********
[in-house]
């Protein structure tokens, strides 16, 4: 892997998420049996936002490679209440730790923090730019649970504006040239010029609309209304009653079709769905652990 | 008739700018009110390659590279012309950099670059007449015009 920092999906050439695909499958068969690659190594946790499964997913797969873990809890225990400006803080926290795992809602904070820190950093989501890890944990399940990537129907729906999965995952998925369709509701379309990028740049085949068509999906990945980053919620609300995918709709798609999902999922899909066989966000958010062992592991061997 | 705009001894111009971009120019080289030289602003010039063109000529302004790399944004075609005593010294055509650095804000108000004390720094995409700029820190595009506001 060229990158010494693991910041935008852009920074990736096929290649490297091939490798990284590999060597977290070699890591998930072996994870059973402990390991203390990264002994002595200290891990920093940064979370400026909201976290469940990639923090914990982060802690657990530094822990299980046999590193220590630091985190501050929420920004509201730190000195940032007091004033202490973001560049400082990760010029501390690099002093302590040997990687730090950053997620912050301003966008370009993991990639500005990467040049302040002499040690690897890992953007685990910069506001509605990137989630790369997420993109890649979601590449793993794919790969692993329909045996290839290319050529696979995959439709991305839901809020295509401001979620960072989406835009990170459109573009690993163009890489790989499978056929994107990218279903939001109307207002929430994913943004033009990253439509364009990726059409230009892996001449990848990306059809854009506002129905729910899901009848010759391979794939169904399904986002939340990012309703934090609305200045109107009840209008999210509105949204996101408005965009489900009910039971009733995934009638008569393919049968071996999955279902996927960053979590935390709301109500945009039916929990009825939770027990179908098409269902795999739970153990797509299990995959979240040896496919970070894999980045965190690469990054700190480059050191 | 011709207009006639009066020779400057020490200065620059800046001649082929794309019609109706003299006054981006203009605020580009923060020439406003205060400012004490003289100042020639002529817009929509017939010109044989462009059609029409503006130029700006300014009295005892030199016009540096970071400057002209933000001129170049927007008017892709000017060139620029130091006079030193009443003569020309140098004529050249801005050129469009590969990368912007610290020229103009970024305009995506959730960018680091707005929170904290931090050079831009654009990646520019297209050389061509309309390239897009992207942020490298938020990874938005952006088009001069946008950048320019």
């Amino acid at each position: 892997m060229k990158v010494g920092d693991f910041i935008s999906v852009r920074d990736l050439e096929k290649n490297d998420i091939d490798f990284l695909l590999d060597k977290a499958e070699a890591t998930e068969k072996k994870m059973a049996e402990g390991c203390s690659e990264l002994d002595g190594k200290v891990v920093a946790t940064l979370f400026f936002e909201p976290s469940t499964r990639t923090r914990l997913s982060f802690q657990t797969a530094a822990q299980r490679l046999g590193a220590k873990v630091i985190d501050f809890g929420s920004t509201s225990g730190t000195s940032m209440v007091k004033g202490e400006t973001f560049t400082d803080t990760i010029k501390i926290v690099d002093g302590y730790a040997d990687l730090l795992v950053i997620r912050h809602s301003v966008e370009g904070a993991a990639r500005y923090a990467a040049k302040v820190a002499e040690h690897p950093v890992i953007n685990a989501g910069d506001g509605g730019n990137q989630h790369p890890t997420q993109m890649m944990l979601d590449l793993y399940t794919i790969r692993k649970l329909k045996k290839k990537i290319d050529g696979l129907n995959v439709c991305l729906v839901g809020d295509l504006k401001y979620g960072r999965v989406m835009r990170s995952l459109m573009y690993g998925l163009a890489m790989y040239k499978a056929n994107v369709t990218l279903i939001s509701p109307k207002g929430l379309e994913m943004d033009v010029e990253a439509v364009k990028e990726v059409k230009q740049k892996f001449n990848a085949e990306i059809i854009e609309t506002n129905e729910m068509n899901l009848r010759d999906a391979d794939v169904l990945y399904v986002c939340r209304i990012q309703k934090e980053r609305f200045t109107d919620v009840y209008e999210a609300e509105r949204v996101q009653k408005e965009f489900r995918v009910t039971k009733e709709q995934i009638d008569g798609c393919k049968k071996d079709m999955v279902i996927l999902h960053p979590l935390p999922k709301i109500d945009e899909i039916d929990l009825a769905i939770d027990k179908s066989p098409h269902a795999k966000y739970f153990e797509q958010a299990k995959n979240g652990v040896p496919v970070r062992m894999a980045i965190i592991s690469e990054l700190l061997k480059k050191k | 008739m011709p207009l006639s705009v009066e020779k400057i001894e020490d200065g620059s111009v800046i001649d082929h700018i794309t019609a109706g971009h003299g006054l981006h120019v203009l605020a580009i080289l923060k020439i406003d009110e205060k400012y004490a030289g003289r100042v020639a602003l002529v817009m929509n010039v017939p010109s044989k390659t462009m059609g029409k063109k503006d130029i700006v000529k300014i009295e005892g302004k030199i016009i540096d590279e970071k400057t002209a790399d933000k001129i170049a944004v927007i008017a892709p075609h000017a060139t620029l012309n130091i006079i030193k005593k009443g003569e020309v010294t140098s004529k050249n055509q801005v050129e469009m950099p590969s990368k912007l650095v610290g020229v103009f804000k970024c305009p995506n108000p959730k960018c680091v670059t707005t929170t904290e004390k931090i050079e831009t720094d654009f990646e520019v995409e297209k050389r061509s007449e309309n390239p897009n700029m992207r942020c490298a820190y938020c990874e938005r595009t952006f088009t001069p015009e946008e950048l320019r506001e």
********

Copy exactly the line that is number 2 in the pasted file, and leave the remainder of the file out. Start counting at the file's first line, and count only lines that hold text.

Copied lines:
């Protein structure tokens, strides 16, 4: 892997998420049996936002490679209440730790923090730019649970504006040239010029609309209304009653079709769905652990 | 008739700018009110390659590279012309950099670059007449015009 920092999906050439695909499958068969690659190594946790499964997913797969873990809890225990400006803080926290795992809602904070820190950093989501890890944990399940990537129907729906999965995952998925369709509701379309990028740049085949068509999906990945980053919620609300995918709709798609999902999922899909066989966000958010062992592991061997 | 705009001894111009971009120019080289030289602003010039063109000529302004790399944004075609005593010294055509650095804000108000004390720094995409700029820190595009506001 060229990158010494693991910041935008852009920074990736096929290649490297091939490798990284590999060597977290070699890591998930072996994870059973402990390991203390990264002994002595200290891990920093940064979370400026909201976290469940990639923090914990982060802690657990530094822990299980046999590193220590630091985190501050929420920004509201730190000195940032007091004033202490973001560049400082990760010029501390690099002093302590040997990687730090950053997620912050301003966008370009993991990639500005990467040049302040002499040690690897890992953007685990910069506001509605990137989630790369997420993109890649979601590449793993794919790969692993329909045996290839290319050529696979995959439709991305839901809020295509401001979620960072989406835009990170459109573009690993163009890489790989499978056929994107990218279903939001109307207002929430994913943004033009990253439509364009990726059409230009892996001449990848990306059809854009506002129905729910899901009848010759391979794939169904399904986002939340990012309703934090609305200045109107009840209008999210509105949204996101408005965009489900009910039971009733995934009638008569393919049968071996999955279902996927960053979590935390709301109500945009039916929990009825939770027990179908098409269902795999739970153990797509299990995959979240040896496919970070894999980045965190690469990054700190480059050191 | 011709207009006639009066020779400057020490200065620059800046001649082929794309019609109706003299006054981006203009605020580009923060020439406003205060400012004490003289100042020639002529817009929509017939010109044989462009059609029409503006130029700006300014009295005892030199016009540096970071400057002209933000001129170049927007008017892709000017060139620029130091006079030193009443003569020309140098004529050249801005050129469009590969990368912007610290020229103009970024305009995506959730960018680091707005929170904290931090050079831009654009990646520019297209050389061509309309390239897009992207942020490298938020990874938005952006088009001069946008950048320019």